Her book is dedicated “to my niece Simran, and nephews, Karanveer and Arjan.” She said: “The first time I took Simran camping, I remember she was four, and just in the back garden. It was such a big deal for everybody in the family. Simran loved it. If you’re doing these when you’re younger, it doesn’t become that much of a big deal when you’re older.”

There is an intrinsic modesty about Chandi. “I love talking to kids, young people,” she continued. “I knew I would write a book at some point but I didn’t think it would be like this. I thought I would talk about all of my adventures. And the thing I love about this book is it’s not all about me.

“Yes, it tells you about some of my adventures, but it’s more about what you can do to have your own adventures. And that came from the editor. It’s not just about my journey, I’ve done this, and I’ve done that. It’s important for me to be relatable and, okay, if I’ve done this, what does it mean for you? (As a child growing up in Derby) I didn’t know anything about this world at all. I didn’t know anything about the army when I joined (at the age of 17). I didn’t tell my parents when I joined. I knew nothing about Antarctica. So, for me, it’s saying, if I can do this, you can go and do anything.”

She also emphasised: “And, you know, no adventure is too small. You start small, and you build up, and it can just give you so much, even just for your mental health. There are people who just don’t want to have those conversations, or ignore it or put it under the carpet. The outdoors have been unbelievable for my mental health.”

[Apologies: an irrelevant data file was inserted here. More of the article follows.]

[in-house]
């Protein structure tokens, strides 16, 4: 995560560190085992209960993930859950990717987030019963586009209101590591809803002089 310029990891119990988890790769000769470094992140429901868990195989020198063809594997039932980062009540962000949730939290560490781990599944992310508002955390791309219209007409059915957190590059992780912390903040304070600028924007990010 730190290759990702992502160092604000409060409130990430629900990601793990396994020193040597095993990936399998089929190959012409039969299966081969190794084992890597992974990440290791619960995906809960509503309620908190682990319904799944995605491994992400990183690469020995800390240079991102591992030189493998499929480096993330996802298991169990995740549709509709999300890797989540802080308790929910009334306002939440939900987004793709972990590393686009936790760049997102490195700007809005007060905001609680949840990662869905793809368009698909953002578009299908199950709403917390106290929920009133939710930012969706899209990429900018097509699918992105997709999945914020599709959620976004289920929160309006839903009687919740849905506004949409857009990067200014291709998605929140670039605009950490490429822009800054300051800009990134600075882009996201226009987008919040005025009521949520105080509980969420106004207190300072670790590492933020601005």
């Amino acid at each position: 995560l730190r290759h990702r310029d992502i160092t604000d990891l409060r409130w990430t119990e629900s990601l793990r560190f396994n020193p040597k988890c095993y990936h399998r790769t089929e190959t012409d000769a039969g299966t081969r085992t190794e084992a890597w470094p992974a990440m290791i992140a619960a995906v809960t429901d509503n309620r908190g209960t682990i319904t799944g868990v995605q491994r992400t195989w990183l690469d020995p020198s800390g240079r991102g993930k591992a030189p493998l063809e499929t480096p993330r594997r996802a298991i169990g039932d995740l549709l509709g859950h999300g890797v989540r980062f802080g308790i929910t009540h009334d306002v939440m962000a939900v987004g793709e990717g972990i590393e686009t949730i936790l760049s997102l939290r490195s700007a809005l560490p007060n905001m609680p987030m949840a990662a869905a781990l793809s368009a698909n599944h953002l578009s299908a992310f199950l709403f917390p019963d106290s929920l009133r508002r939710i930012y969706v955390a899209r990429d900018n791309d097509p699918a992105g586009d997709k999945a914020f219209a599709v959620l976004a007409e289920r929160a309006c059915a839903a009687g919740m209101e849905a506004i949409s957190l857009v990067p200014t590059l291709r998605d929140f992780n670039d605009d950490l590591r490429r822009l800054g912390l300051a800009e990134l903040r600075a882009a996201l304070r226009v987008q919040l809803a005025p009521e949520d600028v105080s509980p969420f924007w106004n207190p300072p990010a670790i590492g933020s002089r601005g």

Chandi talked of the response of the Asian community to her achievements. Even now, “there’s a mixture community wise, like some people are super supportive and some haven’t acknowledged that I’ve been anywhere and done anything.

“Sometimes they might go out into the outdoors and think, ‘oh, there’s not people that look like me’. And sometimes that’s difficult because you’re going out of probably a comfort zone, being around people who are in your community. Then you go outside and you think, there may not be people that are from the same background as you, or have anything in common with you.

“But, to be honest, now I see so many groups from different backgrounds, and it’s amazing seeing how many people get out to the outdoors. And one thing I love about the outdoors is the outdoors isn’t going to judge you. It doesn’t matter how slow you are.

NEW Preet Chandi wedding image00005 e1719485536865
Preet in her wedding attire

“I was the person when I first started going off to a mountain, it was in the wrong clothing and the wrong footwear, and then I learnt. It’s really important not to be judgmental and to realise that everybody has come from a different start point, and that’s okay.”

She offered practical tips on why even Asian skins require sun cream, supplies such as food and water to pack in backpacks plus first aid kits, and why new boots should be worn in. For a meal break, her favourite is taking (dried) mango wrapped in a paratha. She can cook dal and sabji and, of course, paratha, she said.

Her book builds on basics: no adventure is too small; build your own shelter; embrace mistakes; why the best adventures are with friends; solo exploration; and night-time magic.

In the book, Chandi says: “The first time I went camping was with the army. I was 19 years old and I’ll never forget the mix of emotions I felt. There were so many things I was trying that I had never done before.”

With people getting lost on holiday in difficult terrain, Chandi’s chapter on “super survival skills” might be a useful one to read.

The Explorer’s Guide to Going Wild: Find Adventure Anywhere is published by Wren & Rook, an imprint of Hachette Children’s Group. £9.99.